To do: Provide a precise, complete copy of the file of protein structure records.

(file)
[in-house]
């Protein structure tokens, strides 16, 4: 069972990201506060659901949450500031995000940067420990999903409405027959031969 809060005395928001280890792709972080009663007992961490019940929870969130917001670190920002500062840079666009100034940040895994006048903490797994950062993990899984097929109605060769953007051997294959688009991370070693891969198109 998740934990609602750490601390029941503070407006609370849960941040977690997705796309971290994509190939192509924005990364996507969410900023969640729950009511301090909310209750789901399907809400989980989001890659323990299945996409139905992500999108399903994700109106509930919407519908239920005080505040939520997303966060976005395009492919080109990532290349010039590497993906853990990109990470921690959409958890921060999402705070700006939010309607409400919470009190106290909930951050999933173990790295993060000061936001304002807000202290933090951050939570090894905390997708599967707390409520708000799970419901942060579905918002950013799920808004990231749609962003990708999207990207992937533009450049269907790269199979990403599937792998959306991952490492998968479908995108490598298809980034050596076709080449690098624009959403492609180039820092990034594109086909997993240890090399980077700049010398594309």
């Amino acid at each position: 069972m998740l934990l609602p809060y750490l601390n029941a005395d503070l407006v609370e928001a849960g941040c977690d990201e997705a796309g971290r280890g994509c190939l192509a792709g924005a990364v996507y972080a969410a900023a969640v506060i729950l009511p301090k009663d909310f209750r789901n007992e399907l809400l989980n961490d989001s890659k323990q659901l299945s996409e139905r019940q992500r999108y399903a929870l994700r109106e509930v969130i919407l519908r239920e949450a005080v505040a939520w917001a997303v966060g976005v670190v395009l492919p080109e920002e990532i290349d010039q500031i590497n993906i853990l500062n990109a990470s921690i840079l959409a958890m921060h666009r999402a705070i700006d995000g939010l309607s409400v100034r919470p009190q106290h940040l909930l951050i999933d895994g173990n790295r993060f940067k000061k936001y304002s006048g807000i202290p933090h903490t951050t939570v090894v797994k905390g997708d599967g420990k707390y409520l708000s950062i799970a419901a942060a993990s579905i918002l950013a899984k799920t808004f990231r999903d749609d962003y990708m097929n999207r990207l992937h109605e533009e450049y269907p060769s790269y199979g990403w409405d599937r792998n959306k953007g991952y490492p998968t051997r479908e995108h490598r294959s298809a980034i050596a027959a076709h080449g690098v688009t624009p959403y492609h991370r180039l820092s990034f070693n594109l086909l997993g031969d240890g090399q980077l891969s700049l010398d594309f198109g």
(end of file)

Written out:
[in-house]
């Protein structure tokens, strides 16, 4: 069972990201506060659901949450500031995000940067420990999903409405027959031969 809060005395928001280890792709972080009663007992961490019940929870969130917001670190920002500062840079666009100034940040895994006048903490797994950062993990899984097929109605060769953007051997294959688009991370070693891969198109 998740934990609602750490601390029941503070407006609370849960941040977690997705796309971290994509190939192509924005990364996507969410900023969640729950009511301090909310209750789901399907809400989980989001890659323990299945996409139905992500999108399903994700109106509930919407519908239920005080505040939520997303966060976005395009492919080109990532290349010039590497993906853990990109990470921690959409958890921060999402705070700006939010309607409400919470009190106290909930951050999933173990790295993060000061936001304002807000202290933090951050939570090894905390997708599967707390409520708000799970419901942060579905918002950013799920808004990231749609962003990708999207990207992937533009450049269907790269199979990403599937792998959306991952490492998968479908995108490598298809980034050596076709080449690098624009959403492609180039820092990034594109086909997993240890090399980077700049010398594309």
């Amino acid at each position: 069972m998740l934990l609602p809060y750490l601390n029941a005395d503070l407006v609370e928001a849960g941040c977690d990201e997705a796309g971290r280890g994509c190939l192509a792709g924005a990364v996507y972080a969410a900023a969640v506060i729950l009511p301090k009663d909310f209750r789901n007992e399907l809400l989980n961490d989001s890659k323990q659901l299945s996409e139905r019940q992500r999108y399903a929870l994700r109106e509930v969130i919407l519908r239920e949450a005080v505040a939520w917001a997303v966060g976005v670190v395009l492919p080109e920002e990532i290349d010039q500031i590497n993906i853990l500062n990109a990470s921690i840079l959409a958890m921060h666009r999402a705070i700006d995000g939010l309607s409400v100034r919470p009190q106290h940040l909930l951050i999933d895994g173990n790295r993060f940067k000061k936001y304002s006048g807000i202290p933090h903490t951050t939570v090894v797994k905390g997708d599967g420990k707390y409520l708000s950062i799970a419901a942060a993990s579905i918002l950013a899984k799920t808004f990231r999903d749609d962003y990708m097929n999207r990207l992937h109605e533009e450049y269907p060769s790269y199979g990403w409405d599937r792998n959306k953007g991952y490492p998968t051997r479908e995108h490598r294959s298809a980034i050596a027959a076709h080449g690098v688009t624009p959403y492609h991370r180039l820092s990034f070693n594109l086909l997993g031969d240890g090399q980077l891969s700049l010398d594309f198109g």